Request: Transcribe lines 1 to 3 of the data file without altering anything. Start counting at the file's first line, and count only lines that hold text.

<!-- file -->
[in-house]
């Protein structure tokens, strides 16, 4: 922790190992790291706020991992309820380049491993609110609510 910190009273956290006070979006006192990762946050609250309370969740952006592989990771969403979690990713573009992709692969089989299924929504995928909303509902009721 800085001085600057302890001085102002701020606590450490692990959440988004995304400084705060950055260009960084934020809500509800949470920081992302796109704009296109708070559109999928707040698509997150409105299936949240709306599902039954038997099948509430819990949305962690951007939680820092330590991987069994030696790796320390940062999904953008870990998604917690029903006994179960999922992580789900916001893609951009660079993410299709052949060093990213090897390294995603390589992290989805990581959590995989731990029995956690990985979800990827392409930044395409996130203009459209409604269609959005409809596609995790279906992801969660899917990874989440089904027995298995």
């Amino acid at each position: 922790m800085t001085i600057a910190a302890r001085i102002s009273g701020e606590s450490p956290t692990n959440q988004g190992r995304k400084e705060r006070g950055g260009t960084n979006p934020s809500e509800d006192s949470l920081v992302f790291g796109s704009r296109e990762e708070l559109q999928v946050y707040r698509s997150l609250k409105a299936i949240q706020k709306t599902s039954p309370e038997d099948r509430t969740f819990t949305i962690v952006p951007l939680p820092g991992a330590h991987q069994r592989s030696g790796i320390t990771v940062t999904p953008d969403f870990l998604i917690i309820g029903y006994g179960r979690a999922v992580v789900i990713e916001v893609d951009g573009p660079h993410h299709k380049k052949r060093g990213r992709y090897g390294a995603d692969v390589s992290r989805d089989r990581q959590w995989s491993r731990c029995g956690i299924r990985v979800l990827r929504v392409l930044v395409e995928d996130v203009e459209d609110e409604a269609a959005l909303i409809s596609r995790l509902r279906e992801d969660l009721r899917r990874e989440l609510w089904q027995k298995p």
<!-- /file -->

[in-house]
């Protein structure tokens, strides 16, 4: 922790190992790291706020991992309820380049491993609110609510 910190009273956290006070979006006192990762946050609250309370969740952006592989990771969403979690990713573009992709692969089989299924929504995928909303509902009721 800085001085600057302890001085102002701020606590450490692990959440988004995304400084705060950055260009960084934020809500509800949470920081992302796109704009296109708070559109999928707040698509997150409105299936949240709306599902039954038997099948509430819990949305962690951007939680820092330590991987069994030696790796320390940062999904953008870990998604917690029903006994179960999922992580789900916001893609951009660079993410299709052949060093990213090897390294995603390589992290989805990581959590995989731990029995956690990985979800990827392409930044395409996130203009459209409604269609959005409809596609995790279906992801969660899917990874989440089904027995298995």
């Amino acid at each position: 922790m800085t001085i600057a910190a302890r001085i102002s009273g701020e606590s450490p956290t692990n959440q988004g190992r995304k400084e705060r006070g950055g260009t960084n979006p934020s809500e509800d006192s949470l920081v992302f790291g796109s704009r296109e990762e708070l559109q999928v946050y707040r698509s997150l609250k409105a299936i949240q706020k709306t599902s039954p309370e038997d099948r509430t969740f819990t949305i962690v952006p951007l939680p820092g991992a330590h991987q069994r592989s030696g790796i320390t990771v940062t999904p953008d969403f870990l998604i917690i309820g029903y006994g179960r979690a999922v992580v789900i990713e916001v893609d951009g573009p660079h993410h299709k380049k052949r060093g990213r992709y090897g390294a995603d692969v390589s992290r989805d089989r990581q959590w995989s491993r731990c029995g956690i299924r990985v979800l990827r929504v392409l930044v395409e995928d996130v203009e459209d609110e409604a269609a959005l909303i409809s596609r995790l509902r279906e992801d969660l009721r899917r990874e989440l609510w089904q027995k298995p």